Returning to School after Lockdown

P6/7 teacher Jennifer Kirkwood blogs for Children’s Parliament on the first term back at school – with a strong focus on wellbeing, which is central to the schools approach to recovery.

An example of one of the school’s wellbeing boards

At Dailly Primary School we have been focusing on health and wellbeing since returning to school after lockdown. We are aware that our pupils have had a mix of experiences, with some completing online home learning tasks, some doing paper based tasks and some children doing no school work at all for a variety of reasons. Some parents have been juggling working from home alongside trying to support their child’s home learning. Many of our children have faced the battle for a laptop or tablet with siblings who have also had online work to complete. Upon returning to school, some children shared their positive experiences during lockdown such as getting to spend more time with parents and not having to get up early for school! Others described feeling bored, missing friends and worrying about family members. Some of our pupil’s parents are key workers and had to spend time away from them.

We created surveys to find out children’s views about home learning and returning to school. The majority of children have said they are happy with the new routines, such as increased handwashing and staggered breaks and lunches though a few have found it difficult not being able to mix with their friends in different classes. The following are quotes from children in our primary 6/7 class during a discussion about how they felt returning to school:

“I was nervous because it was our first time back in months.”

“I was happy because I got to see my friends”

“I am worried in case I get the virus”

“I’m nervous about Covid-19 now that schools are open.”

“I am sad because I have to wake up early.”

Throughout the school we have been focusing on children’s wellbeing. We have introduced a soft start in each class from 9 to 9:30, with activities ranging from yoga, meditation, mindfulness art and exercise. The soft start is intended to get children in the right frame of mind to be ready to learn. This soft start has had a positive impact on children’s behaviour in the morning. Children also have their own emoji wheel, which can remain on their desk throughout the day. A morning check in happens each day where the children set the arrow to the emoji that shows how they are feeling. Staff are then able to talk to children about how they feel and why and can offer support.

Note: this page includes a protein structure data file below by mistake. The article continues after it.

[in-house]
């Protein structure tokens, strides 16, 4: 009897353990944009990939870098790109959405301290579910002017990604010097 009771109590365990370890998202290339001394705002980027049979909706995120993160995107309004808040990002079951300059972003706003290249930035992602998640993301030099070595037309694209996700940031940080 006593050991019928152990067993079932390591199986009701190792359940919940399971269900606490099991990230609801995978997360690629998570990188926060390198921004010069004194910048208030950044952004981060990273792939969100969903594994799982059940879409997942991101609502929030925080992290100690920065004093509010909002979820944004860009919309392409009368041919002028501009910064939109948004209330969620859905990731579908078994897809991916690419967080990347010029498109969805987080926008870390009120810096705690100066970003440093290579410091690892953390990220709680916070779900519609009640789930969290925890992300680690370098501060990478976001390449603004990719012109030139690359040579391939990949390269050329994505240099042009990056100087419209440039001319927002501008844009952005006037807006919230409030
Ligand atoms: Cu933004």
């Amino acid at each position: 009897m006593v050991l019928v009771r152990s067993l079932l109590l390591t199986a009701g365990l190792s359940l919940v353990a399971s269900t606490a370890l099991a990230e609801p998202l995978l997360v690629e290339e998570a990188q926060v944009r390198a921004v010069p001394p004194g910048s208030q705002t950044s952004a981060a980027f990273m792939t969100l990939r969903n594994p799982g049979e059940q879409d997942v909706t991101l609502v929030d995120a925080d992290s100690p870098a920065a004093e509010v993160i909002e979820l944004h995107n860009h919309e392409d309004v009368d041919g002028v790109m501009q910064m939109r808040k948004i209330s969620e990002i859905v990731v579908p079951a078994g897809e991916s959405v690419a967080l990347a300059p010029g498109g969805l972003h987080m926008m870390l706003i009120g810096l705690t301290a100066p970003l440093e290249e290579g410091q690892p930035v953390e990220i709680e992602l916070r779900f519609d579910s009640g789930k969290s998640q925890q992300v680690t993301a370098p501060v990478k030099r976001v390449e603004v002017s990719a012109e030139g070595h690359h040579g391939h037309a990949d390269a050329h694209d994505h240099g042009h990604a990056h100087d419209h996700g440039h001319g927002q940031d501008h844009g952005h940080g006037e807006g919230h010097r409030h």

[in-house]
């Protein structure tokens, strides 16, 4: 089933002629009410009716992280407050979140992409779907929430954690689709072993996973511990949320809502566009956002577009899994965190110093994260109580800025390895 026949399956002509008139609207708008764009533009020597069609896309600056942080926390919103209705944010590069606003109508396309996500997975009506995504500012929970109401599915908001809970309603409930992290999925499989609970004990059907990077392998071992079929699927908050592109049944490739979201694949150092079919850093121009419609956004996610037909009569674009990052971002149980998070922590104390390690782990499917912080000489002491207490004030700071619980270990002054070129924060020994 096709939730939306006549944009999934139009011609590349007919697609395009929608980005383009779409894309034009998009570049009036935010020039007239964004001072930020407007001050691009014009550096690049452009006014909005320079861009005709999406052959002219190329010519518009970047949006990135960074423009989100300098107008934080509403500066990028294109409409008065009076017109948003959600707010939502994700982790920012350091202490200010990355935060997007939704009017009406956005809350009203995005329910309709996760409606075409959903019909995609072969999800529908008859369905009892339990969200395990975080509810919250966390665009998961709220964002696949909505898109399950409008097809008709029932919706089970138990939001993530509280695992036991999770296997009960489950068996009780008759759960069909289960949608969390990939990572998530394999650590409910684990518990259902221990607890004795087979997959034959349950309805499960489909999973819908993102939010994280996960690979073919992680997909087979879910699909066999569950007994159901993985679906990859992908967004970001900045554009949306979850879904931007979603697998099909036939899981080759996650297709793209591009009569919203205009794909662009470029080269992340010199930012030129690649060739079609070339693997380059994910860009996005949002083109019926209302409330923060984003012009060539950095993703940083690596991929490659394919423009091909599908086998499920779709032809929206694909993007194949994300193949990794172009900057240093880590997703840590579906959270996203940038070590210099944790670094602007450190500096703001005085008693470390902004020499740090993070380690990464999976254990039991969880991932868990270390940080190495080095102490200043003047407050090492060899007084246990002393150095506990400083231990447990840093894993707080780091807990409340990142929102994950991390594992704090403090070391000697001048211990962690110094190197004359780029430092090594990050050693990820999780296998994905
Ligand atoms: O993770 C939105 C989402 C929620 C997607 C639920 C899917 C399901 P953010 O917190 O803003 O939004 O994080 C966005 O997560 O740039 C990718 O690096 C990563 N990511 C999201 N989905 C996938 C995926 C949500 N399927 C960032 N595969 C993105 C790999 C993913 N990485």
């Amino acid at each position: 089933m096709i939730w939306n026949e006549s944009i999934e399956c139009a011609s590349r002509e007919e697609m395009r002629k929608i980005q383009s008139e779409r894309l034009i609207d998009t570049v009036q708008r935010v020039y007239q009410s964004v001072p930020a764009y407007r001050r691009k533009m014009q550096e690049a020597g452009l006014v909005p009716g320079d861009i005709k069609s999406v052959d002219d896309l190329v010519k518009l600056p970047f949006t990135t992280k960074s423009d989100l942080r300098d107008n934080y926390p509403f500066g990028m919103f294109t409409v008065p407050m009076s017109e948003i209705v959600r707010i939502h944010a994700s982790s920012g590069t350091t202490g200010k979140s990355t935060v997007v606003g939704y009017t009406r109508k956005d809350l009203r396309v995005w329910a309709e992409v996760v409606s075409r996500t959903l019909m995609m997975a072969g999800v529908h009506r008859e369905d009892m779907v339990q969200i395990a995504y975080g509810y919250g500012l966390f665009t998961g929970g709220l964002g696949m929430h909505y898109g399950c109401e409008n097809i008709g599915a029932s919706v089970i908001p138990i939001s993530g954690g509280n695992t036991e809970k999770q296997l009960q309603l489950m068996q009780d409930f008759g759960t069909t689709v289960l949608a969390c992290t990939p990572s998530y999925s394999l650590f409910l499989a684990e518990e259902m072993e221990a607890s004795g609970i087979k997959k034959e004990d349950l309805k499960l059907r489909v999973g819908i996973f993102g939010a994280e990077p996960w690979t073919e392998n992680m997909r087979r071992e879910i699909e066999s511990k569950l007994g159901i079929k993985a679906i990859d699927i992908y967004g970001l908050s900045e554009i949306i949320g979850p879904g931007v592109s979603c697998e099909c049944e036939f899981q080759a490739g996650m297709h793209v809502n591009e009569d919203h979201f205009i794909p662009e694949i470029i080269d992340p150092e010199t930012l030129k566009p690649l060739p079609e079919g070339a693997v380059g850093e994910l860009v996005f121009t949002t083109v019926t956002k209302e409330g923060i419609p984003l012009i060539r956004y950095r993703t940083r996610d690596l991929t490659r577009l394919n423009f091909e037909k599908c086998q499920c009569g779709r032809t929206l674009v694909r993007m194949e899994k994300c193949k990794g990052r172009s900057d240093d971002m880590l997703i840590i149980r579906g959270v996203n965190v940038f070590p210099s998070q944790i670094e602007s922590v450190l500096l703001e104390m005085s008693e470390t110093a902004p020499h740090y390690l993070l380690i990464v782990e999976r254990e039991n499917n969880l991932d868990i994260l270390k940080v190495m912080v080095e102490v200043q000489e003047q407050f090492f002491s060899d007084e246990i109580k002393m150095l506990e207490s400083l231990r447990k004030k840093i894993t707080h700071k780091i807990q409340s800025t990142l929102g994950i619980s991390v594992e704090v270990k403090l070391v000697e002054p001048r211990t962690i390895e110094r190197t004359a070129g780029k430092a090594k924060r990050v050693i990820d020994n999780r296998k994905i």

The emoji wheel that each child keeps on their desk to show how they are feeling

Our Early Years Centre used the story “The Colour Monster” as part of the health and wellbeing focus, encouraging the children to identify and discuss different types of feelings. They have also been enjoying doing some yoga.

“The Colour Monster” and Activity

Our school has a nurture room (The Hive) but we have been embedding nurture techniques and strategies throughout the whole school. We have a teacher and school assistant who are running our wellbeing programme. This term the programme focuses on feelings and each week we have a different theme which is introduced throughout the school, for example Agent Grateful, where children learn the superpower of gratitude and how it can change our perspective of things. Each class teacher then identifies children who would benefit from additional wellbeing input and support for each theme from the wellbeing teacher and school assistant. Wellbeing is also the focus of some of our displays around the school.

Our Wellbeing Themes

The focus on wellbeing has been vital in getting our children resettled into school after the few months off. Some of our pupils have struggled at times with feeling like it is a long day at school after being off for so long or having to do work when they didn’t have to at home.  Children have opportunities throughout the day to talk about how they feel and are supported by staff to deal with these different feelings.  Overall, our pupils have adapted brilliantly to being back at school and following new rules and routines.

Jennifer Kirkwood, P6/7 teacher
Dailly Primary School and Early Years Centre
South Ayrshire

Don’t forget to check out the essential Childrens Parliament resource Back to School: a rights based approach to recovery

Date: 27th October 2020
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